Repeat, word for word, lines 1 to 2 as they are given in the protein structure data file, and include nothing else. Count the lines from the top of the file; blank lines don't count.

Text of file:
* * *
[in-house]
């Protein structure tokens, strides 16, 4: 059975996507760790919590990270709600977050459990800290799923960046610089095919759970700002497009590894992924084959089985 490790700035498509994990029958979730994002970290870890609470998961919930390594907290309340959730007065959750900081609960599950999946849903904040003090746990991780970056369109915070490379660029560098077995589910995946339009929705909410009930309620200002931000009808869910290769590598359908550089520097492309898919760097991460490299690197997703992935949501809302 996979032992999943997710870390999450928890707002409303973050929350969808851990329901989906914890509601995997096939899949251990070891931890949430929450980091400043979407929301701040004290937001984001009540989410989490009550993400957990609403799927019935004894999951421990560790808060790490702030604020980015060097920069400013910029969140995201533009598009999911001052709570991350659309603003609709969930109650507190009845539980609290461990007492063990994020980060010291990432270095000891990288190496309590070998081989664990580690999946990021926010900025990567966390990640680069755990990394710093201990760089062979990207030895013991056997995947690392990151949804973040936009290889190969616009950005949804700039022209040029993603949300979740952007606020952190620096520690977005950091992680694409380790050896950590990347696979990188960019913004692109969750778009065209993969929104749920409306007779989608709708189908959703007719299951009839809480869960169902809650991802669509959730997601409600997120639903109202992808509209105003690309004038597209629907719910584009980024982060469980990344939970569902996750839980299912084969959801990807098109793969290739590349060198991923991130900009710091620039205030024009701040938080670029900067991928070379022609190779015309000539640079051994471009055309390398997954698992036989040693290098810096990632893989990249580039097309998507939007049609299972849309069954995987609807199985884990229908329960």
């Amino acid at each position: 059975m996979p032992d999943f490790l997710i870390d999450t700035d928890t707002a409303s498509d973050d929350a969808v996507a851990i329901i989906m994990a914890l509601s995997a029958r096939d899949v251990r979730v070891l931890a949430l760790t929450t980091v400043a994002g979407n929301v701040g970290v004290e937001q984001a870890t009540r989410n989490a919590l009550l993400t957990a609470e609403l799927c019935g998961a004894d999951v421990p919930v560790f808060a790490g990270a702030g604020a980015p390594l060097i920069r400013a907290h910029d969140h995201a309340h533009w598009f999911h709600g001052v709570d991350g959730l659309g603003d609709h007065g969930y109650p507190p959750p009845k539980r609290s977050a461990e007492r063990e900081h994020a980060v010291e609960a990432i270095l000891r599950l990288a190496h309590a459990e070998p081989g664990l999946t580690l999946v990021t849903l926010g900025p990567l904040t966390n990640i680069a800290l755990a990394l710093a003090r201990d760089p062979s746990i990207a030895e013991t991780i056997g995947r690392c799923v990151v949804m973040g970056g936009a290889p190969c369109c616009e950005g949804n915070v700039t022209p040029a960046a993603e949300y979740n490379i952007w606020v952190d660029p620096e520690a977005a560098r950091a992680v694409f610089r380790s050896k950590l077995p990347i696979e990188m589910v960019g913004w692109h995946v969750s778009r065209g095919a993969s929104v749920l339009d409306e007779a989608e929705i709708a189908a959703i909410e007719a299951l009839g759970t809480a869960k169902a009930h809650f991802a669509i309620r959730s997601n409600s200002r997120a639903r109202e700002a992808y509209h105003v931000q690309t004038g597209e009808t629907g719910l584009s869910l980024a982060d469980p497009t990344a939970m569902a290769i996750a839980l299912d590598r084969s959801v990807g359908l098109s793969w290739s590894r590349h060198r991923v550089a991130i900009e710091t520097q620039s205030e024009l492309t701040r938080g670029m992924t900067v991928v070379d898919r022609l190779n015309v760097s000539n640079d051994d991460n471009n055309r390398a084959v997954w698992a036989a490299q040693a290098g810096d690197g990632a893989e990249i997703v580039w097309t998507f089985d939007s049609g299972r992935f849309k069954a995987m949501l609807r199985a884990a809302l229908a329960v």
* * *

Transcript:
[in-house]
């Protein structure tokens, strides 16, 4: 059975996507760790919590990270709600977050459990800290799923960046610089095919759970700002497009590894992924084959089985 490790700035498509994990029958979730994002970290870890609470998961919930390594907290309340959730007065959750900081609960599950999946849903904040003090746990991780970056369109915070490379660029560098077995589910995946339009929705909410009930309620200002931000009808869910290769590598359908550089520097492309898919760097991460490299690197997703992935949501809302 996979032992999943997710870390999450928890707002409303973050929350969808851990329901989906914890509601995997096939899949251990070891931890949430929450980091400043979407929301701040004290937001984001009540989410989490009550993400957990609403799927019935004894999951421990560790808060790490702030604020980015060097920069400013910029969140995201533009598009999911001052709570991350659309603003609709969930109650507190009845539980609290461990007492063990994020980060010291990432270095000891990288190496309590070998081989664990580690999946990021926010900025990567966390990640680069755990990394710093201990760089062979990207030895013991056997995947690392990151949804973040936009290889190969616009950005949804700039022209040029993603949300979740952007606020952190620096520690977005950091992680694409380790050896950590990347696979990188960019913004692109969750778009065209993969929104749920409306007779989608709708189908959703007719299951009839809480869960169902809650991802669509959730997601409600997120639903109202992808509209105003690309004038597209629907719910584009980024982060469980990344939970569902996750839980299912084969959801990807098109793969290739590349060198991923991130900009710091620039205030024009701040938080670029900067991928070379022609190779015309000539640079051994471009055309390398997954698992036989040693290098810096990632893989990249580039097309998507939007049609299972849309069954995987609807199985884990229908329960």